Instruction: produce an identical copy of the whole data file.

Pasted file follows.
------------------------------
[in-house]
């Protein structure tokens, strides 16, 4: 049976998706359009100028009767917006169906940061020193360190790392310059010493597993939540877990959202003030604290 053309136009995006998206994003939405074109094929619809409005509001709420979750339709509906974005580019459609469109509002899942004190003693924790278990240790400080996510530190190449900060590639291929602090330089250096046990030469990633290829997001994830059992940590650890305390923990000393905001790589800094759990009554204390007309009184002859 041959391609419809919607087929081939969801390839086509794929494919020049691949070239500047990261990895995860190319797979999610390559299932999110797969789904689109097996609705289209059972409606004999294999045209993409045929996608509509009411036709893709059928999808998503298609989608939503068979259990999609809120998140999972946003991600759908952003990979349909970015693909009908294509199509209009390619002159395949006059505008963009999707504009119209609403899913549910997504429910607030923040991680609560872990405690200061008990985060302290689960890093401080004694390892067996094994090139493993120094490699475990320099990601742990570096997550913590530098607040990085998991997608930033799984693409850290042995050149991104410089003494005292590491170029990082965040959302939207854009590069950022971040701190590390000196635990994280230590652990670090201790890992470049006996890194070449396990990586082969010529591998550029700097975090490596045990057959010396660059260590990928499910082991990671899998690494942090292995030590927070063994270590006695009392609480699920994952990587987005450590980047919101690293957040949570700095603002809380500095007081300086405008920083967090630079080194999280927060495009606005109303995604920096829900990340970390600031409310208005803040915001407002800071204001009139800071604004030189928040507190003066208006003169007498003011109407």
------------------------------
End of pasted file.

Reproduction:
[in-house]
């Protein structure tokens, strides 16, 4: 049976998706359009100028009767917006169906940061020193360190790392310059010493597993939540877990959202003030604290 053309136009995006998206994003939405074109094929619809409005509001709420979750339709509906974005580019459609469109509002899942004190003693924790278990240790400080996510530190190449900060590639291929602090330089250096046990030469990633290829997001994830059992940590650890305390923990000393905001790589800094759990009554204390007309009184002859 041959391609419809919607087929081939969801390839086509794929494919020049691949070239500047990261990895995860190319797979999610390559299932999110797969789904689109097996609705289209059972409606004999294999045209993409045929996608509509009411036709893709059928999808998503298609989608939503068979259990999609809120998140999972946003991600759908952003990979349909970015693909009908294509199509209009390619002159395949006059505008963009999707504009119209609403899913549910997504429910607030923040991680609560872990405690200061008990985060302290689960890093401080004694390892067996094994090139493993120094490699475990320099990601742990570096997550913590530098607040990085998991997608930033799984693409850290042995050149991104410089003494005292590491170029990082965040959302939207854009590069950022971040701190590390000196635990994280230590652990670090201790890992470049006996890194070449396990990586082969010529591998550029700097975090490596045990057959010396660059260590990928499910082991990671899998690494942090292995030590927070063994270590006695009392609480699920994952990587987005450590980047919101690293957040949570700095603002809380500095007081300086405008920083967090630079080194999280927060495009606005109303995604920096829900990340970390600031409310208005803040915001407002800071204001009139800071604004030189928040507190003066208006003169007498003011109407």